Updated CDR – Standard body Puro.earth has revised its Geologically Stored Carbon Methodology in line with the latest scientific research and the Integrity Council for the Voluntary Carbon Market (ICVCM) Core Carbon Principles, it announced on Linkedin. The methodology contains the requirements to issue CO2 Removal Certificates (CORCs), Puro’s carbon credit, from bio-CCS, including BECCS, and DAC+Storage carbon removal activities in underground geological formations for the purpose of permanent CO2 removal. The 2024 edition includes major changes in project eligibility, as well as requirements for the storage reservoirs. Other changes relate to biomass sourcing criteria, carbon accounting, data collection and monitoring requirements.

New in post – VCM marketplace Xpansiv announced Thursday that Lawrence (Larry) Leibowitz and John (Jack) Klinck Jr. have assumed the roles of chair and vice-chair, respectively. Leibowitz had served as vice-chair since 2015, and Klinck had been a director since 2016. Leibowitz is currently the CEO of Entrypoint Capital. He is also a director at Enfusion Systems, an asset management SaaS platform; Crux Informatics, a cloud-based data management platform; and GivingCompass, a non-profit philanthropy technology platform. Meanwhile, Klinck is a senior advisor at BCG and director at the Depository Trust Clearing Corporation (DTCC). He is also chair of the board of directors of Best Egg, a consumer financial technology platform, and Cardlytics, a Nasdaq-listed advertising platform.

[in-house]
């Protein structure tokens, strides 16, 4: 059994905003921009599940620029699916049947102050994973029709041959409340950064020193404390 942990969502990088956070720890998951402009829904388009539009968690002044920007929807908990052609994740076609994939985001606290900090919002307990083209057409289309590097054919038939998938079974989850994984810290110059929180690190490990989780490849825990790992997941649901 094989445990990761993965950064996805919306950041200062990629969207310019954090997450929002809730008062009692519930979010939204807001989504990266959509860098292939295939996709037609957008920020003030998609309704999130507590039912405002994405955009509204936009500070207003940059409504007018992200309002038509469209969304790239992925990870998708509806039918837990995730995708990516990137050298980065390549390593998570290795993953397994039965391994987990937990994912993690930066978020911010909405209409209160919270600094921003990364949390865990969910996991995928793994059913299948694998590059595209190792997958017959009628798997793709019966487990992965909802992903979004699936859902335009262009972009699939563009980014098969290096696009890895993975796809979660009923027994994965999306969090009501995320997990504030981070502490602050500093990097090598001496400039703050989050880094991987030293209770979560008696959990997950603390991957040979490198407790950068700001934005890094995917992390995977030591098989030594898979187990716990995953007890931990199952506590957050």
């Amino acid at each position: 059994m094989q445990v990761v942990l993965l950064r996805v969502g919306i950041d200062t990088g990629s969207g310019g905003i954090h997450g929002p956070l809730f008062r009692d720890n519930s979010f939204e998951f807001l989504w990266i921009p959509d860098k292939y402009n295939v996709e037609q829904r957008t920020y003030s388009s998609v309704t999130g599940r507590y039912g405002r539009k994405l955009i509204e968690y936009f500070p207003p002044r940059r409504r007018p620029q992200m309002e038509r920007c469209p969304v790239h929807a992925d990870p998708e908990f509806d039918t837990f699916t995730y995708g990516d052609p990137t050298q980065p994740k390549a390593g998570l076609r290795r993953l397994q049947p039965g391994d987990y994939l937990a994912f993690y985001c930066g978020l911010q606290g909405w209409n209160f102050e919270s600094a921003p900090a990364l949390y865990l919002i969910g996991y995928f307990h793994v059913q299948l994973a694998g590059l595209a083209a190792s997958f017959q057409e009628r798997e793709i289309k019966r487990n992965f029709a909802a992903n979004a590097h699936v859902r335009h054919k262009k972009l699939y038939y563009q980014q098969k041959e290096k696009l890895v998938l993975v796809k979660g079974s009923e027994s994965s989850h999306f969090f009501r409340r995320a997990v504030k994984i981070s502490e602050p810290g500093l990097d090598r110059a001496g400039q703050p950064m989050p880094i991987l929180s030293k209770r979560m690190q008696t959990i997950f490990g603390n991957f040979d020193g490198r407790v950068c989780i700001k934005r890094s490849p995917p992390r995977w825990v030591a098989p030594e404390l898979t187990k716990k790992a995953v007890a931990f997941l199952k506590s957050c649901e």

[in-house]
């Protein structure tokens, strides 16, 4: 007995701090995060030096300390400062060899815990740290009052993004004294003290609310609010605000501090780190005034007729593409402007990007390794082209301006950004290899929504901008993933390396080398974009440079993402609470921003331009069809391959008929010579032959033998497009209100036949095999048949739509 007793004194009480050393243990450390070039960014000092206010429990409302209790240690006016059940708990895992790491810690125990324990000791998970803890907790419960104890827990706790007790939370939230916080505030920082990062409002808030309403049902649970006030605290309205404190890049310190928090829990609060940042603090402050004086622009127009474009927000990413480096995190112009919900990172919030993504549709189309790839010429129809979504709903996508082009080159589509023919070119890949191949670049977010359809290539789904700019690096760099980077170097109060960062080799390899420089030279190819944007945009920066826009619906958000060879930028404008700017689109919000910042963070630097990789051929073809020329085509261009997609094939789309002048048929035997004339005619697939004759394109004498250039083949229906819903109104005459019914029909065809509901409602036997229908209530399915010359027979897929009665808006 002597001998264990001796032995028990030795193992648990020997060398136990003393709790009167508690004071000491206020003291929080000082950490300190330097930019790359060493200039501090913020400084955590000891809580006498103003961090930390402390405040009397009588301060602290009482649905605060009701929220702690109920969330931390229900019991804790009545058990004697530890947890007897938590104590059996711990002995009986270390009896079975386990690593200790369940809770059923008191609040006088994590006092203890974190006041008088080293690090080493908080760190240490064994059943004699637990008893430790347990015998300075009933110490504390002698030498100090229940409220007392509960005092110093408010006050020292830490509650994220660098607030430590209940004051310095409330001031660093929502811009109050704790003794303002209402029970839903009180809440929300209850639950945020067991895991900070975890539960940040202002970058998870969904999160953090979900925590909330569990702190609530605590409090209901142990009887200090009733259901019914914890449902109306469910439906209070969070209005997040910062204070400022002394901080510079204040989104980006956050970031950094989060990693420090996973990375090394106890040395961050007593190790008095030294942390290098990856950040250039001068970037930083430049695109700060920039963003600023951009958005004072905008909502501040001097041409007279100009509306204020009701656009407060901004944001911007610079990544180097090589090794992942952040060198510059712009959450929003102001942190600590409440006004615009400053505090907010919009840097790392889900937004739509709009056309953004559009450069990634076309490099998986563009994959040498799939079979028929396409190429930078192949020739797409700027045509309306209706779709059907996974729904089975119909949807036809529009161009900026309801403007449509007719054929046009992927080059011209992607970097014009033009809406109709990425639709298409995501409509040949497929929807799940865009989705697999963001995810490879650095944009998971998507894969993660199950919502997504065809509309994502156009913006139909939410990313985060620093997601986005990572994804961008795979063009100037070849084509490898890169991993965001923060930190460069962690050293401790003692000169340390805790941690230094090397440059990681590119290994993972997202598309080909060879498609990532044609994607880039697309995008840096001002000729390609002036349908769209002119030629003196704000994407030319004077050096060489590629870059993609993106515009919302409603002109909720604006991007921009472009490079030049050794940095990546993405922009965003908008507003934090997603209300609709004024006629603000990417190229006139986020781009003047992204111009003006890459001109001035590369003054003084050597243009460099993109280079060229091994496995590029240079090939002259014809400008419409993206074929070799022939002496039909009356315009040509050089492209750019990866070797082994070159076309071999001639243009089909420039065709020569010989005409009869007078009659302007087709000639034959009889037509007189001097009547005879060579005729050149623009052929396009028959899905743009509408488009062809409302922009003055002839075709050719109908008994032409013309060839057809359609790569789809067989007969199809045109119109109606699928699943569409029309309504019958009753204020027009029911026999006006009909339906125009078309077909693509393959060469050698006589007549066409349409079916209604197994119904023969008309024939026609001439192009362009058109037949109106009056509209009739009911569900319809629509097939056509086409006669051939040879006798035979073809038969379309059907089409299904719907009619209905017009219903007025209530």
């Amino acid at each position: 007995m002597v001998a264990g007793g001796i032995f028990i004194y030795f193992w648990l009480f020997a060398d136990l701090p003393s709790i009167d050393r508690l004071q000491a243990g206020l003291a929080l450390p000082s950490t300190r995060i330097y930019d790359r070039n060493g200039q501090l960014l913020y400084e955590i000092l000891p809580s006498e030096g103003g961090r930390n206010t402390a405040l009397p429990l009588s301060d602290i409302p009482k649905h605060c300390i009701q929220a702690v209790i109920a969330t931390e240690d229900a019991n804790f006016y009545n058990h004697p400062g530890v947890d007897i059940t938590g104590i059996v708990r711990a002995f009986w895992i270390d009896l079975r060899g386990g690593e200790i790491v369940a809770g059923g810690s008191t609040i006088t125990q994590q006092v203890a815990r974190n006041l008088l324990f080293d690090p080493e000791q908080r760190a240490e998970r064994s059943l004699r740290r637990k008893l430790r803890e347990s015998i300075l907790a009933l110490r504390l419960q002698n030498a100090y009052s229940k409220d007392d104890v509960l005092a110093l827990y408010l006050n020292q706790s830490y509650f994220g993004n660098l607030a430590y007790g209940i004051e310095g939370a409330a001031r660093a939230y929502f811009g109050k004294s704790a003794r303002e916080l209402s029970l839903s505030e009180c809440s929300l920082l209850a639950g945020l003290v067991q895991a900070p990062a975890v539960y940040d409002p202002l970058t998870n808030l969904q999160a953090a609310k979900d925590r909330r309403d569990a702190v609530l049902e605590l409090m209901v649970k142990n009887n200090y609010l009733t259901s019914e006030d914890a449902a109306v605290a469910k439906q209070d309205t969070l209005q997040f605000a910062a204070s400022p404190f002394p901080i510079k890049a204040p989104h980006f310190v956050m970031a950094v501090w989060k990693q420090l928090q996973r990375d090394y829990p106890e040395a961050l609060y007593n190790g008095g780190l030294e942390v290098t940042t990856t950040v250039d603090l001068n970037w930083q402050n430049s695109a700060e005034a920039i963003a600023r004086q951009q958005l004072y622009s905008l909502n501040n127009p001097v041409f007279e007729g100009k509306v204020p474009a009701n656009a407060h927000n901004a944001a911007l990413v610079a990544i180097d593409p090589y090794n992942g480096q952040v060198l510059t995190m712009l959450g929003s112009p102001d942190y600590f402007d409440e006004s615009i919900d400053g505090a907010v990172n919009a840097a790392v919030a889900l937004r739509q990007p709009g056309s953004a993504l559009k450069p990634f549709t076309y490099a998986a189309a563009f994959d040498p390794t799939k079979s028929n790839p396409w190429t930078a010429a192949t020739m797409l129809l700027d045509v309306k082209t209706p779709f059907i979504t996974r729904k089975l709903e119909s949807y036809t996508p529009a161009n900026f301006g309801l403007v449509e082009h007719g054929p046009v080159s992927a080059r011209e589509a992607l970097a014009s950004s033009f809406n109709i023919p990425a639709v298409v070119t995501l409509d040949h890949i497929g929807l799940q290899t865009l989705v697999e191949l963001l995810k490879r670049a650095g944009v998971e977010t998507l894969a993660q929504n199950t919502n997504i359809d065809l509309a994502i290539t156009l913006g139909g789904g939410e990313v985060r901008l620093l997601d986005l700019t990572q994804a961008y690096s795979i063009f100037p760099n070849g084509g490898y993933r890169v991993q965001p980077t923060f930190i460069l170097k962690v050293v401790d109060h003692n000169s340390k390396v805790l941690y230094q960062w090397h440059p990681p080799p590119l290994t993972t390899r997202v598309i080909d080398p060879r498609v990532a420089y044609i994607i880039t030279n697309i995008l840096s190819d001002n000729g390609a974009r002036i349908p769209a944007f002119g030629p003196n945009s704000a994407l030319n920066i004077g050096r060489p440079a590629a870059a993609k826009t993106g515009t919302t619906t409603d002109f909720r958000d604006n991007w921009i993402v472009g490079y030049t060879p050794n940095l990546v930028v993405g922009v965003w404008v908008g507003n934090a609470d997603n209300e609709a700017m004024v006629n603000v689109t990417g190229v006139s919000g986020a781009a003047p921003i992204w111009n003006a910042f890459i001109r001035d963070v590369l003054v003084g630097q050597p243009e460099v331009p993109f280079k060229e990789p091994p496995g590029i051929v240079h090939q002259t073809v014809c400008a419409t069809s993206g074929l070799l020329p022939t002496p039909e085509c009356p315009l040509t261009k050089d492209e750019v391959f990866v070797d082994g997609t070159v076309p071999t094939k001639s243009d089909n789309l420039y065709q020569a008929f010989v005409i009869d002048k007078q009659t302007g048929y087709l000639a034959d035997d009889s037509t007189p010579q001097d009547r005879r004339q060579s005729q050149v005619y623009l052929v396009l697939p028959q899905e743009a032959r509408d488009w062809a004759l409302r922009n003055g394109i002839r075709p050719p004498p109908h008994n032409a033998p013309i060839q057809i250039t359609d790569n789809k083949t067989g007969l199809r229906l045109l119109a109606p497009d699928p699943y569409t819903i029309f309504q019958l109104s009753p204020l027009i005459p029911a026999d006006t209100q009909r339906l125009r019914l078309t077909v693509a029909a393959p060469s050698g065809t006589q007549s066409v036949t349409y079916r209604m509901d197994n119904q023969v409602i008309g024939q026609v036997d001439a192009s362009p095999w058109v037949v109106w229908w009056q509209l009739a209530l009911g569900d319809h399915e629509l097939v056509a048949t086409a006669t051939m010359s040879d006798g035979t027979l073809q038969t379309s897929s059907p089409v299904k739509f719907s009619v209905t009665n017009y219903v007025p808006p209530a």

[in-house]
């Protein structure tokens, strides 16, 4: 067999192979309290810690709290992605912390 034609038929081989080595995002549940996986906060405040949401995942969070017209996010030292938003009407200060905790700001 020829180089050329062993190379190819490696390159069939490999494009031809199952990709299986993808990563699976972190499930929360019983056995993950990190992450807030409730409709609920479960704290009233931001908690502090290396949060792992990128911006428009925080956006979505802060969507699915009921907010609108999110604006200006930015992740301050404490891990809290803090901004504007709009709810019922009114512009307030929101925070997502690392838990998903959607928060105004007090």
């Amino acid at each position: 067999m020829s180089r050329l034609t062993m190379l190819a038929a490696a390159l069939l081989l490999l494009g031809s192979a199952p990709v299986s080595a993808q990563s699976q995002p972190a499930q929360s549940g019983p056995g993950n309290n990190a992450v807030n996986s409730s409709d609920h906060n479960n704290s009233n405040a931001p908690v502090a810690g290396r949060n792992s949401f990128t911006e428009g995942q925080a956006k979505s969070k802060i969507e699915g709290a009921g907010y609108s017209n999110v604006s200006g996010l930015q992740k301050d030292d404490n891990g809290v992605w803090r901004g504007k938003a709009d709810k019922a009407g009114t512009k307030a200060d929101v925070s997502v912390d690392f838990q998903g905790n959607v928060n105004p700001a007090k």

INVESTMENT

We get the gist – GIST Impact, a data and analytics provider, has announced an undisclosed  investment from UBS Next, the Swiss bank’s venture and innovation unit. This will see GIST Impact scale its software that provides intelligence to companies and investors, helping them easily measure their environmental and social impacts. Its clients include banks, sovereign wealth funds, and technology firms. The provision of better impact data is critical in developing greater transparency for investors to help them manage their portfolios, also aligning to new regulations and standards have also set a higher bar for measuring impact across value chains. These include standards set by the EU’s Corporate Sustainability Reporting Directive (CSRD) as well as the Taskforce on Nature-related Financial Disclosures (TNFD), Thursday’s release stated. The investment from UBS Next will support the further expansion of GIST Impact’s product integrations with partners and development of proprietary impact data and software solutions, including preparations for CSRD and TNFD requirements where clients require most support.

AND FINALLY…

Home heat home – The University of Maryland Center for Environmental Science has developed an interactive web application that allows users to visualise how climate change might alter their local environment. By inputting their hometown, users can see how the future climate of their area could resemble the current climate of another location worldwide. The tool uses data from the IPCC and offers projections based on various emission scenarios, including a high-emission trajectory leading to a 9 F (5 C) increase by the century’s end, and a scenario aligning with the Paris Climate Accord targets that could limit warming to about 1.5 C. The researchers believe northern hemisphere cities will increasingly resemble those further south near the equator. “For example, if you live in Washington DC, you would need to travel to northern Louisiana to experience what Washington DC will feel like by 2080, where summers are expected to be 11.5 F warmer in 50 years. If you live in Shanghai, China, you would need to travel to northern Pakistan to experience what Shanghai’s climate could be like in 2080.” They note the challenge of finding current climatic matches for equatorial regions and some southern areas, reflecting the unprecedented nature of future conditions there.